The burden of proof is completely on the plaintiff, not the defendant. The plaintiff must prove by a preponderance of the evidence that the defendant is liable.

Quoting MaverickM11 (Reply 6):
The fact that lawyers can sue companies for a blip in stock price without any evidence of wrongdoing, for example, is an abomination of the justice system.

They can sue them for anything they want, but they will also get their claim tossed out lightning quick and if it can be shown that they filed the suit in bad faith, the defendant has a claim for Abuse of Process.



Mangeons les French fries, mais surtout pratiquons avec fierte le French kiss
User currently offlineDL021 From United States of America, joined May 2004, 11445 posts, RR: 76
Reply 10, posted (8 years 1 week 2 days 13 hours ago) and read 2367 times:
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Quoting LTBEWR (Reply 7):
it should be set by the size of the assets or profits available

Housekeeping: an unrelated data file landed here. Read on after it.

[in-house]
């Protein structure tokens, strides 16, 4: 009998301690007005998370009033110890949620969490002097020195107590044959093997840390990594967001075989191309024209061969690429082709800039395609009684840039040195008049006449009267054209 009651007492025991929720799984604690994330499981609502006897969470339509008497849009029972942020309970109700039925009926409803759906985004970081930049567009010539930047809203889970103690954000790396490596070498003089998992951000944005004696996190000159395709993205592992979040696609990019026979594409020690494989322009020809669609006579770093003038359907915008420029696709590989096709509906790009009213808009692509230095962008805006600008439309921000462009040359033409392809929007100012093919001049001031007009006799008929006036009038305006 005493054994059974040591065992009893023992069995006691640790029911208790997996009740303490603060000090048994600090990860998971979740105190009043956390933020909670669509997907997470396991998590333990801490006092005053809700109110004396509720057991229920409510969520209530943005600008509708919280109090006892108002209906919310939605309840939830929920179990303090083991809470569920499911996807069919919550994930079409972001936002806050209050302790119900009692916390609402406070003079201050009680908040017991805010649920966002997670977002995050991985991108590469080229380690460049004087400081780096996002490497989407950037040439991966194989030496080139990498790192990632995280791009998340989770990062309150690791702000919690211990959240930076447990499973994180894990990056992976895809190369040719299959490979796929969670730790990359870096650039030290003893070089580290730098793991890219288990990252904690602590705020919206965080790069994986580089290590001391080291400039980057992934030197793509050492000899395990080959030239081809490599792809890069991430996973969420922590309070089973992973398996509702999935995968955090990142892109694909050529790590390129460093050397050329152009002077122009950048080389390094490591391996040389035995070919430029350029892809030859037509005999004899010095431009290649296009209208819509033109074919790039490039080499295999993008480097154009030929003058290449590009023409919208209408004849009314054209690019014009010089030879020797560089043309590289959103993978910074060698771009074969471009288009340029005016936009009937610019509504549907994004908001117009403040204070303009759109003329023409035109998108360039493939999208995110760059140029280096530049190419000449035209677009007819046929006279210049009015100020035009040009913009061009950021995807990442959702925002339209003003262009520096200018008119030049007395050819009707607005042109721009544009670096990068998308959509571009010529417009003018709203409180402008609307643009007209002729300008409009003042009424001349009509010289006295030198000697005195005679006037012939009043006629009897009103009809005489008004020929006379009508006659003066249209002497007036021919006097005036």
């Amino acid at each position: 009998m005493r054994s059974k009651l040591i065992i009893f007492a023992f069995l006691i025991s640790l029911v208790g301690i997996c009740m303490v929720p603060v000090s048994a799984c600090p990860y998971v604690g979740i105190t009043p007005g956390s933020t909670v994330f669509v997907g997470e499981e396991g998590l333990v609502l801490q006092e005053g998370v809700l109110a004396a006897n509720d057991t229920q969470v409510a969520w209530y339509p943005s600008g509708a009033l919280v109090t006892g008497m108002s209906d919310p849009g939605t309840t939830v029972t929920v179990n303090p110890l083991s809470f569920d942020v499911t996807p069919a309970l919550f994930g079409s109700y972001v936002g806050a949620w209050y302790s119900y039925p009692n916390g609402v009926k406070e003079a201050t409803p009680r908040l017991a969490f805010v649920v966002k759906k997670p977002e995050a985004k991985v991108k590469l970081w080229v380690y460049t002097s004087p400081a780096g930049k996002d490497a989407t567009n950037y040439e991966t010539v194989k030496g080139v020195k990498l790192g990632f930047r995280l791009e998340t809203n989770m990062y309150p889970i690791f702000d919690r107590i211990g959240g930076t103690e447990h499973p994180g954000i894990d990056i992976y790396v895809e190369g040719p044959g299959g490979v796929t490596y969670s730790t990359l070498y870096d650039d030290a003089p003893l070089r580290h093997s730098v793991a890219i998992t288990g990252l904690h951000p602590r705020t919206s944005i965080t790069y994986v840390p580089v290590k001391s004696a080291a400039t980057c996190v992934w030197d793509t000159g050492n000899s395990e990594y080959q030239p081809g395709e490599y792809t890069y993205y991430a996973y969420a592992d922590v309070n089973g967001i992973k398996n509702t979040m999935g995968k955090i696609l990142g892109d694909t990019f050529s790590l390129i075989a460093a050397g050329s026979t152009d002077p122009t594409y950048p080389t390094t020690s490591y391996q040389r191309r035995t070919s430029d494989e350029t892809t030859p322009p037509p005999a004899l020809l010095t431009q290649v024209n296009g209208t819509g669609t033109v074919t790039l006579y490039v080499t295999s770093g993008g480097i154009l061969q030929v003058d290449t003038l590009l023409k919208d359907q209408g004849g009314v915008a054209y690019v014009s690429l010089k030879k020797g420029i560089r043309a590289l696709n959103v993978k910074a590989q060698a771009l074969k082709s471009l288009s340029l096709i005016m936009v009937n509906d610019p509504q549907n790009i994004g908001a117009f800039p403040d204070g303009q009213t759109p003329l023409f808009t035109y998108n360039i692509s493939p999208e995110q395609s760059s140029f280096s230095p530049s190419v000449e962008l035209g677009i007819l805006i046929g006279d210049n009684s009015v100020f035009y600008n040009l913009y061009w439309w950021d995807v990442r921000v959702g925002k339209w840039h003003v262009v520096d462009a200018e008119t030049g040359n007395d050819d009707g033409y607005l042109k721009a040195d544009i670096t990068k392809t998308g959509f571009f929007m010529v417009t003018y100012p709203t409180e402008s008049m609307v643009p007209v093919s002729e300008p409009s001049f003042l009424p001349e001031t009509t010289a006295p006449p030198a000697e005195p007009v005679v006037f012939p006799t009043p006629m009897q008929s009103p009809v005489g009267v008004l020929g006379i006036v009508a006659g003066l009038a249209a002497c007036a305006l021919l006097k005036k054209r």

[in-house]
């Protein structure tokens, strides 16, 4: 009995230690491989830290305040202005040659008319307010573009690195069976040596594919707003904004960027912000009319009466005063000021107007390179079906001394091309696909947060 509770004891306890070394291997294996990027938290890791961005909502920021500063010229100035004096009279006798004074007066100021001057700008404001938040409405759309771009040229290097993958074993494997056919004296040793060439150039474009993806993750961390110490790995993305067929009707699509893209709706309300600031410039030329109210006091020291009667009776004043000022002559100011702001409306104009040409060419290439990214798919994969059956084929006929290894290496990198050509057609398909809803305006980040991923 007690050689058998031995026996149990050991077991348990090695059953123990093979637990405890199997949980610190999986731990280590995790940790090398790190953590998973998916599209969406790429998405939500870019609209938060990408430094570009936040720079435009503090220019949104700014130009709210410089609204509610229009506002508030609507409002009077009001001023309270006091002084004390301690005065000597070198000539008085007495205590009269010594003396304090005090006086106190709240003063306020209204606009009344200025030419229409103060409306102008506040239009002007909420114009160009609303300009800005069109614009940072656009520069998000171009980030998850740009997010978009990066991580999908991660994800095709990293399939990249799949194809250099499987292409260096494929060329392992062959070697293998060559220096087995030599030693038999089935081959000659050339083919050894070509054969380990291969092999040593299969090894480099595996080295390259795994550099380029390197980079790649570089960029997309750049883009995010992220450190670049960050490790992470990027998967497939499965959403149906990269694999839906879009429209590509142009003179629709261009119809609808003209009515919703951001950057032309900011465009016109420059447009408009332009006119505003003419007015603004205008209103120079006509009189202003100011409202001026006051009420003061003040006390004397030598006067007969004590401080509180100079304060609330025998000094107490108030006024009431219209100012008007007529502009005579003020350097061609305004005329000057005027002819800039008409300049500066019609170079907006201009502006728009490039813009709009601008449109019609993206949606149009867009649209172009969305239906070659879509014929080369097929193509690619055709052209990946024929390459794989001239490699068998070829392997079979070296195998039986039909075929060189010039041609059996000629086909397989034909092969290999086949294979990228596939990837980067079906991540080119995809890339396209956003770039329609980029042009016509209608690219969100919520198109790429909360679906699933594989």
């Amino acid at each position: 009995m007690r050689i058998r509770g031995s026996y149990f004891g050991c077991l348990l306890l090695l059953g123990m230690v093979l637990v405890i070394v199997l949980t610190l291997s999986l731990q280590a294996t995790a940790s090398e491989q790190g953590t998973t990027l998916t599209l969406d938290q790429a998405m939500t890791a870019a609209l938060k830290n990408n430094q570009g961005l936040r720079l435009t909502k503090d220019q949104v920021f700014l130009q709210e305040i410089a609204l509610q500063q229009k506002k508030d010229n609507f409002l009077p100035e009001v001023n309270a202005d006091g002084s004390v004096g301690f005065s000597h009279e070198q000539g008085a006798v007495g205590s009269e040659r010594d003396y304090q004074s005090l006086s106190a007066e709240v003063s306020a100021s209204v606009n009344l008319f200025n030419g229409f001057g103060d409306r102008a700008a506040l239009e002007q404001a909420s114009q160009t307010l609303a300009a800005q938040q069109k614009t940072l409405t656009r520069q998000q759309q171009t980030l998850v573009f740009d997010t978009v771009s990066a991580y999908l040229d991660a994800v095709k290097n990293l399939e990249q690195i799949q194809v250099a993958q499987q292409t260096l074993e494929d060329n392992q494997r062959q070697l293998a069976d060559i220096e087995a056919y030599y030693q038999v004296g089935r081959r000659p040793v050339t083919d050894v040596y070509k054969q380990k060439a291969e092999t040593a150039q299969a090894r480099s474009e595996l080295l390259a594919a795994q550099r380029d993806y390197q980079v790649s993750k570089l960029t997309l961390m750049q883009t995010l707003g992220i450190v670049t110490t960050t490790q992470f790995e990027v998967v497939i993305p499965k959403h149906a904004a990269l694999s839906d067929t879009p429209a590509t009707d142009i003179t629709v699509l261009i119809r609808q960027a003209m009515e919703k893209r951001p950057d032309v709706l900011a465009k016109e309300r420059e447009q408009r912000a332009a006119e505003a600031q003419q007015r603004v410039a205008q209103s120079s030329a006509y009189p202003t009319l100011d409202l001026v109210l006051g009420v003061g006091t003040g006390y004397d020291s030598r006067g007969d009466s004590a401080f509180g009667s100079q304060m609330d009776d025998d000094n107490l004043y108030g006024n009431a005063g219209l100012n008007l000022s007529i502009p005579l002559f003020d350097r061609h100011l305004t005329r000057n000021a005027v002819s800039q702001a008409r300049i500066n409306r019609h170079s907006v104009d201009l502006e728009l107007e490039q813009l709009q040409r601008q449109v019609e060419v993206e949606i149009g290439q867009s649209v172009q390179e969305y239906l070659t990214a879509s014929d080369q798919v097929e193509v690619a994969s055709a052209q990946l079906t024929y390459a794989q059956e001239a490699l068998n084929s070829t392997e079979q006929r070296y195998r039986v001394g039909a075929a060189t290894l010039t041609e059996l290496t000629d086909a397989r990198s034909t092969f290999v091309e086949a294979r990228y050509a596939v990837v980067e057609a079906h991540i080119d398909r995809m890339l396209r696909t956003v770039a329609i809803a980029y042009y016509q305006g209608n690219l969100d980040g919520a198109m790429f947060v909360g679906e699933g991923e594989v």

Why? Punitive measures such as that will encourage lawyers to go after the deepest pockets instead of those most culpable.

Quoting LTBEWR (Reply 7):
A fomula for fees/compensation could be developed to acknowlege the risk a lawyer takes with the contgency system, but they couldn't get the high percentage and outsized compensation they get today if they win.

I see no reason that punitive award that should go to harming the company in punishment should go to making the lawyer rich. I can see it going to his/her hourly rate and expenses, but to give them 30% of the gross is criminal in and of itself. It encourages spurious lawsuits and harms our legal system by weakening the trust people have in the fairness and justice in the system.



Is my Pan Am ticket to the moon still good?